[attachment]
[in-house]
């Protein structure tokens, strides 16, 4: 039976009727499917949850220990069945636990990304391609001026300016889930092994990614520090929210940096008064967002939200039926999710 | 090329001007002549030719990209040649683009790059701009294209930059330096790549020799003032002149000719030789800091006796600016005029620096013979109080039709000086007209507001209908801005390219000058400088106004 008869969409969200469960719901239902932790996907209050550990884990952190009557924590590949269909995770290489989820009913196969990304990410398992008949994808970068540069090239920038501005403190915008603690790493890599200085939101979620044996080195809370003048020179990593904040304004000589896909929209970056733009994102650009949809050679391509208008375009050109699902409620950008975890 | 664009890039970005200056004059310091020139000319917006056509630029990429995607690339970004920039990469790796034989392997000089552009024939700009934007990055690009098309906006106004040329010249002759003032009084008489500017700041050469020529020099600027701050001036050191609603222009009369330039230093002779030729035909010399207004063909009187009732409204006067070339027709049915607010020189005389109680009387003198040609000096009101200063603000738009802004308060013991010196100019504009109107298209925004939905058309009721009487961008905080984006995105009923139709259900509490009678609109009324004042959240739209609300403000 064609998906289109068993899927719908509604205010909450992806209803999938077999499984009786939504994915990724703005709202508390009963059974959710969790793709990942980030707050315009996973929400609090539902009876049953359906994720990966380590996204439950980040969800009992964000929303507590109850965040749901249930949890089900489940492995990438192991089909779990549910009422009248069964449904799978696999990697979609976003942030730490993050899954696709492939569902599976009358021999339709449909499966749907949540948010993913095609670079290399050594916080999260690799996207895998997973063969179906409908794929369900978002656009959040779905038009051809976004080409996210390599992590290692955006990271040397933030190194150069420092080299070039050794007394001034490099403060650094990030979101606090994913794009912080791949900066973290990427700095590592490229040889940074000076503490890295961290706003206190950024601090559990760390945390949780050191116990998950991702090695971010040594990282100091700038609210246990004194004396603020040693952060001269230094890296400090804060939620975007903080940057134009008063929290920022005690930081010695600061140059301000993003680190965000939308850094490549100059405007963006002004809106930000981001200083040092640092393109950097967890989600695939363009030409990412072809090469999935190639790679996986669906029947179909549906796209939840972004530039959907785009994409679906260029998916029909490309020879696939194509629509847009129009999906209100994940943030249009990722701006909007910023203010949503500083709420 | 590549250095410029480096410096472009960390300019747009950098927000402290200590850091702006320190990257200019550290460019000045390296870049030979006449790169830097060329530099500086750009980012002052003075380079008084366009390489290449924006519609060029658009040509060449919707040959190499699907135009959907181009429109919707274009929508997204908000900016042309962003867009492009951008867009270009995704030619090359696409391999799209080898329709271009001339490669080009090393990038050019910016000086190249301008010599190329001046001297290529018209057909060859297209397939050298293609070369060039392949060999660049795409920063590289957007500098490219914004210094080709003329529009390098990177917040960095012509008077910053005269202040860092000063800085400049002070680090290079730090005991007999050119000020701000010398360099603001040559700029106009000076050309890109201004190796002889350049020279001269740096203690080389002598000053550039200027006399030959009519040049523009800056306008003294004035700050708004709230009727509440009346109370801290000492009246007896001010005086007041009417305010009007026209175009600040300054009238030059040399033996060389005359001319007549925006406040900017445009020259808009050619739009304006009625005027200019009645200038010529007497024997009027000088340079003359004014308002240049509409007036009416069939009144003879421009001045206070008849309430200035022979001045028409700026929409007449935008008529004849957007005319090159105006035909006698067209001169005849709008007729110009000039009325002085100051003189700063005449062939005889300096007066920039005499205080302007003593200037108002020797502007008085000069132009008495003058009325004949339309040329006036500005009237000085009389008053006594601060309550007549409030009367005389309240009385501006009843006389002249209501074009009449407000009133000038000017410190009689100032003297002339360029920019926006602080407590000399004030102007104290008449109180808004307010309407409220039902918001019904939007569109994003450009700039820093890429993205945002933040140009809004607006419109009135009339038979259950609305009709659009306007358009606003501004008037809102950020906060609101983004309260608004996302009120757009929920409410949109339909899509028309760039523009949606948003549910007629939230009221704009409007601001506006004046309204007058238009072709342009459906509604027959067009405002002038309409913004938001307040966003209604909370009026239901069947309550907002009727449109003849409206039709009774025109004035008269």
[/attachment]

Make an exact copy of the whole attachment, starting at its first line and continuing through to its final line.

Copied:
[in-house]
């Protein structure tokens, strides 16, 4: 039976009727499917949850220990069945636990990304391609001026300016889930092994990614520090929210940096008064967002939200039926999710 | 090329001007002549030719990209040649683009790059701009294209930059330096790549020799003032002149000719030789800091006796600016005029620096013979109080039709000086007209507001209908801005390219000058400088106004 008869969409969200469960719901239902932790996907209050550990884990952190009557924590590949269909995770290489989820009913196969990304990410398992008949994808970068540069090239920038501005403190915008603690790493890599200085939101979620044996080195809370003048020179990593904040304004000589896909929209970056733009994102650009949809050679391509208008375009050109699902409620950008975890 | 664009890039970005200056004059310091020139000319917006056509630029990429995607690339970004920039990469790796034989392997000089552009024939700009934007990055690009098309906006106004040329010249002759003032009084008489500017700041050469020529020099600027701050001036050191609603222009009369330039230093002779030729035909010399207004063909009187009732409204006067070339027709049915607010020189005389109680009387003198040609000096009101200063603000738009802004308060013991010196100019504009109107298209925004939905058309009721009487961008905080984006995105009923139709259900509490009678609109009324004042959240739209609300403000 064609998906289109068993899927719908509604205010909450992806209803999938077999499984009786939504994915990724703005709202508390009963059974959710969790793709990942980030707050315009996973929400609090539902009876049953359906994720990966380590996204439950980040969800009992964000929303507590109850965040749901249930949890089900489940492995990438192991089909779990549910009422009248069964449904799978696999990697979609976003942030730490993050899954696709492939569902599976009358021999339709449909499966749907949540948010993913095609670079290399050594916080999260690799996207895998997973063969179906409908794929369900978002656009959040779905038009051809976004080409996210390599992590290692955006990271040397933030190194150069420092080299070039050794007394001034490099403060650094990030979101606090994913794009912080791949900066973290990427700095590592490229040889940074000076503490890295961290706003206190950024601090559990760390945390949780050191116990998950991702090695971010040594990282100091700038609210246990004194004396603020040693952060001269230094890296400090804060939620975007903080940057134009008063929290920022005690930081010695600061140059301000993003680190965000939308850094490549100059405007963006002004809106930000981001200083040092640092393109950097967890989600695939363009030409990412072809090469999935190639790679996986669906029947179909549906796209939840972004530039959907785009994409679906260029998916029909490309020879696939194509629509847009129009999906209100994940943030249009990722701006909007910023203010949503500083709420 | 590549250095410029480096410096472009960390300019747009950098927000402290200590850091702006320190990257200019550290460019000045390296870049030979006449790169830097060329530099500086750009980012002052003075380079008084366009390489290449924006519609060029658009040509060449919707040959190499699907135009959907181009429109919707274009929508997204908000900016042309962003867009492009951008867009270009995704030619090359696409391999799209080898329709271009001339490669080009090393990038050019910016000086190249301008010599190329001046001297290529018209057909060859297209397939050298293609070369060039392949060999660049795409920063590289957007500098490219914004210094080709003329529009390098990177917040960095012509008077910053005269202040860092000063800085400049002070680090290079730090005991007999050119000020701000010398360099603001040559700029106009000076050309890109201004190796002889350049020279001269740096203690080389002598000053550039200027006399030959009519040049523009800056306008003294004035700050708004709230009727509440009346109370801290000492009246007896001010005086007041009417305010009007026209175009600040300054009238030059040399033996060389005359001319007549925006406040900017445009020259808009050619739009304006009625005027200019009645200038010529007497024997009027000088340079003359004014308002240049509409007036009416069939009144003879421009001045206070008849309430200035022979001045028409700026929409007449935008008529004849957007005319090159105006035909006698067209001169005849709008007729110009000039009325002085100051003189700063005449062939005889300096007066920039005499205080302007003593200037108002020797502007008085000069132009008495003058009325004949339309040329006036500005009237000085009389008053006594601060309550007549409030009367005389309240009385501006009843006389002249209501074009009449407000009133000038000017410190009689100032003297002339360029920019926006602080407590000399004030102007104290008449109180808004307010309407409220039902918001019904939007569109994003450009700039820093890429993205945002933040140009809004607006419109009135009339038979259950609305009709659009306007358009606003501004008037809102950020906060609101983004309260608004996302009120757009929920409410949109339909899509028309760039523009949606948003549910007629939230009221704009409007601001506006004046309204007058238009072709342009459906509604027959067009405002002038309409913004938001307040966003209604909370009026239901069947309550907002009727449109003849409206039709009774025109004035008269």